Obesity rates have risen in recent decades.

In 2012, over 66% of the U.S. population had either overweight or obesity (1).

While macronutrients, food types, and other factors can play a role, an energy imbalance is often a major contributor (2, 3, 4).

If you eat more calories than you need for energy, weight gain can result.

Here are 7 graphs that show that calories matter.

1. Body weight increases with calorie intake

Source: Swinburn B, et al. Increased food energy supply is more than sufficient to explain the US epidemic of obesity. The American Journal of Clinical Nutrition, 2009.

This study assessed changes in calorie intake and average body weight from 1970 to 2000. It found that in 2000 the average child weighed 9 pounds (4 kgs) more than in 1970, while the average adult weighed about 19 pounds (8.6 kgs) more (5).

The researchers found that the change in average weight equated almost exactly to the increase in calorie intake.

The study showed that children now consume an additional 350 calories per day, while adults consume an additional 500 calories per day.

2. BMI increases with calorie intake

Sources: Ogden CL, et al. Mean body weight, height, and body mass index: United States 1960-2002. Department of Health and Human Services, Centers for Disease Control and Prevention, National Center for Health Statistics, 2004.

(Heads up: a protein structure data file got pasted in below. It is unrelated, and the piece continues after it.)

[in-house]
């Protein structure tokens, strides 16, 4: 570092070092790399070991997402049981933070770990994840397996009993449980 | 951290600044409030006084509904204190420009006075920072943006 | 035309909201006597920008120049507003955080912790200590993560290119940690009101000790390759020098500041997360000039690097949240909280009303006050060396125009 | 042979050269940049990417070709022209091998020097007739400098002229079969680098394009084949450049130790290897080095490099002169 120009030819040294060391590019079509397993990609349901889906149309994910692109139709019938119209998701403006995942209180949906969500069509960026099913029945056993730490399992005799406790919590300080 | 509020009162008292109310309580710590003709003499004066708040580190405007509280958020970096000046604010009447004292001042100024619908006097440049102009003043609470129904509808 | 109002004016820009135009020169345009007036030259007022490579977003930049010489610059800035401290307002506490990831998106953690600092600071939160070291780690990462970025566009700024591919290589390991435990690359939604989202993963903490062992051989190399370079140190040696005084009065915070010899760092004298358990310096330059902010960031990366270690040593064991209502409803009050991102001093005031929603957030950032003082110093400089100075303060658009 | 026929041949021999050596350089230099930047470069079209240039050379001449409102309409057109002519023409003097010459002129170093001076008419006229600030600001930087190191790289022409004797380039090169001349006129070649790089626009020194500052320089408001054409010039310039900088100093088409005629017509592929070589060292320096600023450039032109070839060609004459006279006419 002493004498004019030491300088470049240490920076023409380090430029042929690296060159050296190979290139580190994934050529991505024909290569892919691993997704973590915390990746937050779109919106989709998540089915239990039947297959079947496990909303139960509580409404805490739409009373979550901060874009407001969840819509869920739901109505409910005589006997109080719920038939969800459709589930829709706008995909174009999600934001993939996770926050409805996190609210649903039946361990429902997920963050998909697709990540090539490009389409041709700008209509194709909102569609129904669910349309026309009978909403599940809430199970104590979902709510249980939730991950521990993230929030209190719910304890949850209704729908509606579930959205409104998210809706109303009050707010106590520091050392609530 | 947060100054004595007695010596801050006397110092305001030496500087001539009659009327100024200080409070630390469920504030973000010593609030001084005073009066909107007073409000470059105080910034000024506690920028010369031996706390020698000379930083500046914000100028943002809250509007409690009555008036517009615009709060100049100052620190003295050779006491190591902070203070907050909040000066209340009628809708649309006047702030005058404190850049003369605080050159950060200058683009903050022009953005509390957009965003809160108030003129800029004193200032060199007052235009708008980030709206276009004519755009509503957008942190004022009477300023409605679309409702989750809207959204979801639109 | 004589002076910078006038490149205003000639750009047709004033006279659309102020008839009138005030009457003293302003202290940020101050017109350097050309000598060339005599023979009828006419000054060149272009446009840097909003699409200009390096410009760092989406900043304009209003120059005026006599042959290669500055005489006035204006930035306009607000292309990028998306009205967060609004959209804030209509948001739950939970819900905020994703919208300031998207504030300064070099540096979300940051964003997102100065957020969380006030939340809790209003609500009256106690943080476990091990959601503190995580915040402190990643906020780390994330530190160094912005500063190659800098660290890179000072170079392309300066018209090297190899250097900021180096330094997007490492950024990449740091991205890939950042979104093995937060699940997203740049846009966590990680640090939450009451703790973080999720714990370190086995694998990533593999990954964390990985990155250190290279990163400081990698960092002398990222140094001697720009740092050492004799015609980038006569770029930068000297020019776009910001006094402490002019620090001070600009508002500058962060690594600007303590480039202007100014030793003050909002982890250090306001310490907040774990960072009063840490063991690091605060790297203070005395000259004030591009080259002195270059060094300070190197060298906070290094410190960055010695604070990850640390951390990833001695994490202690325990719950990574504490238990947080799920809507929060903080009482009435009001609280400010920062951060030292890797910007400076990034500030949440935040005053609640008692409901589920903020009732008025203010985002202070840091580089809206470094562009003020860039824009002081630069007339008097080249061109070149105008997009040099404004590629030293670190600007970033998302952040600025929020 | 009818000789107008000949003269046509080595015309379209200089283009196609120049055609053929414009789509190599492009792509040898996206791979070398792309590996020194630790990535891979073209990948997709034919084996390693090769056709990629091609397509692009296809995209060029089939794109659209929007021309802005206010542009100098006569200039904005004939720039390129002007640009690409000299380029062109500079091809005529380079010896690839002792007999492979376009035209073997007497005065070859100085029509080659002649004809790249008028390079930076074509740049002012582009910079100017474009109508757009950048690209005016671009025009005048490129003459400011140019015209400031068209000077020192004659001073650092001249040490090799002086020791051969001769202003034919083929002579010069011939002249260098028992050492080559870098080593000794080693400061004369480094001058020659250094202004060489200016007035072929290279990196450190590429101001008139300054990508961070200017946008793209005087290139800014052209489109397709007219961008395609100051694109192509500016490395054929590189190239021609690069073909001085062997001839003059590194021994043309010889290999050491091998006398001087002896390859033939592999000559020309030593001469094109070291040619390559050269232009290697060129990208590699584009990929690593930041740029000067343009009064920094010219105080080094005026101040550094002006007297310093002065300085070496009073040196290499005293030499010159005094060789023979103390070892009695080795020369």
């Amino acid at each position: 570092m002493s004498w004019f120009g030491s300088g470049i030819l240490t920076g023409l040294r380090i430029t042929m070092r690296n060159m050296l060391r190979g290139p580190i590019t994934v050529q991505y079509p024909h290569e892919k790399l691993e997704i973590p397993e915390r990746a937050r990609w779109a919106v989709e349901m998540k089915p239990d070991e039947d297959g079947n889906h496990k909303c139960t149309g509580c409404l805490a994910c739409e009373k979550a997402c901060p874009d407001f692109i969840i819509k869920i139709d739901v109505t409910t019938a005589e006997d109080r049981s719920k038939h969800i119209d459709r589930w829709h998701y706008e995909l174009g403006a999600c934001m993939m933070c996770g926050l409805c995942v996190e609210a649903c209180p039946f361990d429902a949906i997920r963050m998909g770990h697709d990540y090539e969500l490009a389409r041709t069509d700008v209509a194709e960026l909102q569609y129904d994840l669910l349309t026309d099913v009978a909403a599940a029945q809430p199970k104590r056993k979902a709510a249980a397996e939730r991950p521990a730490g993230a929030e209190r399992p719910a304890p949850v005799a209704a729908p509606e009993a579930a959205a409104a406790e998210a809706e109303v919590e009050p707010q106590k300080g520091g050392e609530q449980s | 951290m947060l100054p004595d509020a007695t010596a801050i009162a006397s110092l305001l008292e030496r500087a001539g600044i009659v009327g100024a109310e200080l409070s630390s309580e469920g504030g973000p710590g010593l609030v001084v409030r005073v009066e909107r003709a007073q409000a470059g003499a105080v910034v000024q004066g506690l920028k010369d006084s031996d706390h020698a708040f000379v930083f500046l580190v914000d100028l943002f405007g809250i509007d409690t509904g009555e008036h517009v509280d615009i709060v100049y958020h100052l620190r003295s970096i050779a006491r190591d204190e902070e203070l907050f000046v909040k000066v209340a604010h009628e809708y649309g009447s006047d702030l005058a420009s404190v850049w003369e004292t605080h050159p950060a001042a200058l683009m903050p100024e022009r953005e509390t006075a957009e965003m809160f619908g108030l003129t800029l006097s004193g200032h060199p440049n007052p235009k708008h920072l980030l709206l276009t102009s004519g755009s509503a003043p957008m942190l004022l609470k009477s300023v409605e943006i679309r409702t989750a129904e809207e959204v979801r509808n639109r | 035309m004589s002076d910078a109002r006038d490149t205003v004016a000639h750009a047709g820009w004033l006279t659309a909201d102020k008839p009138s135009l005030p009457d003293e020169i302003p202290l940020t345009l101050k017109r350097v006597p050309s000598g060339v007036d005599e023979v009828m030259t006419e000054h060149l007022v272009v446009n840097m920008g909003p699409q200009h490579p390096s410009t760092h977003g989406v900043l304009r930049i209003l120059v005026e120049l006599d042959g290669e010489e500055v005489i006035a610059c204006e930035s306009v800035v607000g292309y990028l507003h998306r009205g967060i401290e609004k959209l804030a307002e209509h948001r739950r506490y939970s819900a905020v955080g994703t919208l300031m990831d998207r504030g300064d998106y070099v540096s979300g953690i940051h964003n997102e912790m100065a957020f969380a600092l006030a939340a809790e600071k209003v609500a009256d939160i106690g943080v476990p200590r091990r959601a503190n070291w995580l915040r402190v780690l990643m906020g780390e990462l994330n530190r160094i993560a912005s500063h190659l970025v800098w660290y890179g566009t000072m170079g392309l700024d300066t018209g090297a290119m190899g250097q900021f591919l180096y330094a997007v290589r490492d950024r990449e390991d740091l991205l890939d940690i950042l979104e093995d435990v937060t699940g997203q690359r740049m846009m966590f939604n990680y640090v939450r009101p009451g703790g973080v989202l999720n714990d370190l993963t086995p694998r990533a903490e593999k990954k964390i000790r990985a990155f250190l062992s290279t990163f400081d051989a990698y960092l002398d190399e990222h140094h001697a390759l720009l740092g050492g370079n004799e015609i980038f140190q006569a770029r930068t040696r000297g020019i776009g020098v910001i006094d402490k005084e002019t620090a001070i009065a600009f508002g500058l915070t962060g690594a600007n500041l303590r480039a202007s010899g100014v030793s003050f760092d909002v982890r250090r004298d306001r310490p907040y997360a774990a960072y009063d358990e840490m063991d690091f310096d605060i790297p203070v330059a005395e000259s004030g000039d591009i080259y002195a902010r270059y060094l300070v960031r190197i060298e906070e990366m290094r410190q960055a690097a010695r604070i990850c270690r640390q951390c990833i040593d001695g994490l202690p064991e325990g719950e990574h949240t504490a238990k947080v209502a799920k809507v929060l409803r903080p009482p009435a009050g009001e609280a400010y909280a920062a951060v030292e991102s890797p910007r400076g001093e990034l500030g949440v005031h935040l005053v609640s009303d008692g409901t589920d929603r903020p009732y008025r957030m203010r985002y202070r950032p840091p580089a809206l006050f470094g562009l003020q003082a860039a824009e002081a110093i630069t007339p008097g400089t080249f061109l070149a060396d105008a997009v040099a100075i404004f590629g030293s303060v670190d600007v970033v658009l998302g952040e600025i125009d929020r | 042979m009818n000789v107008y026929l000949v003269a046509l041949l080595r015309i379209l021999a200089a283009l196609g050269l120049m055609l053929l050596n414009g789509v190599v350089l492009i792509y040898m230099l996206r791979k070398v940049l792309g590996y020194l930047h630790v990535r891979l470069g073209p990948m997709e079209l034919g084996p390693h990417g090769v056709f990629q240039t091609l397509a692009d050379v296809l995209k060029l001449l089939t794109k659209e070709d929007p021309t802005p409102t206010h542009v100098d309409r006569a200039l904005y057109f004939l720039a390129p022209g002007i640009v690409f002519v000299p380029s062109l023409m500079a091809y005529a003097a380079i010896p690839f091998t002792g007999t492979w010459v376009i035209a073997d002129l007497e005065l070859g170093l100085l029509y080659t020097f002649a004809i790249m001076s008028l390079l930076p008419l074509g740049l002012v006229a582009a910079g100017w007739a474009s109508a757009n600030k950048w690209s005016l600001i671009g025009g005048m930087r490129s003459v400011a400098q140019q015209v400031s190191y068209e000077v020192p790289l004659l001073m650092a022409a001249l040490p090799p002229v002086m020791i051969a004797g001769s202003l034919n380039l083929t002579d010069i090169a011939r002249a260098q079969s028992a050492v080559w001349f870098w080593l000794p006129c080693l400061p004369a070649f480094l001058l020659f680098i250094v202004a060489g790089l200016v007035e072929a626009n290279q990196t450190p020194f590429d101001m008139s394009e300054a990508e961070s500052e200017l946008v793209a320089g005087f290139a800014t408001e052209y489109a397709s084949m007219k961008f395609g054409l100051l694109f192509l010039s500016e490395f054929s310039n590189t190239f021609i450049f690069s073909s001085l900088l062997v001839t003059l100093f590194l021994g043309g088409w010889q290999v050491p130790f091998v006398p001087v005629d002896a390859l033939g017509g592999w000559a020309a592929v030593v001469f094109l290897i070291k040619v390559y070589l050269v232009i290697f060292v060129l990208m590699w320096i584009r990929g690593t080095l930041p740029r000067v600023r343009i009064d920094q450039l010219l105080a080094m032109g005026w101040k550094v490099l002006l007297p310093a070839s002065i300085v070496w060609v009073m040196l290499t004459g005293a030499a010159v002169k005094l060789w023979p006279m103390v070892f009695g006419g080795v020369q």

Body mass index (BMI) measures your height-to-weight ratio. It can be an indicator of obesity and disease risk (6, 7).

In the last 50 years, the average BMI has risen 3 points, from 25 to 28 (8).

Among U.S. adults, each 100-calorie increase in daily food intake is associated with a 0.62-point increase in average BMI (9).

As you can see in the graph, this rise in BMI correlates almost exactly to the rise in calorie intake.

3. Consumption of all macronutrients has increased

Source: Ford ES, et al. Trends in energy intake among adults in the United States: findings from NHANES. The American Journal of Clinical Nutrition, 2013.

Some people believe carbs lead to weight gain, while others think that fat is the cause.

Data from the National Health and Nutrition Examination Survey suggests that the percentage of calories from macronutrients — carbs, protein, and fat — has stayed relatively constant over the years (10).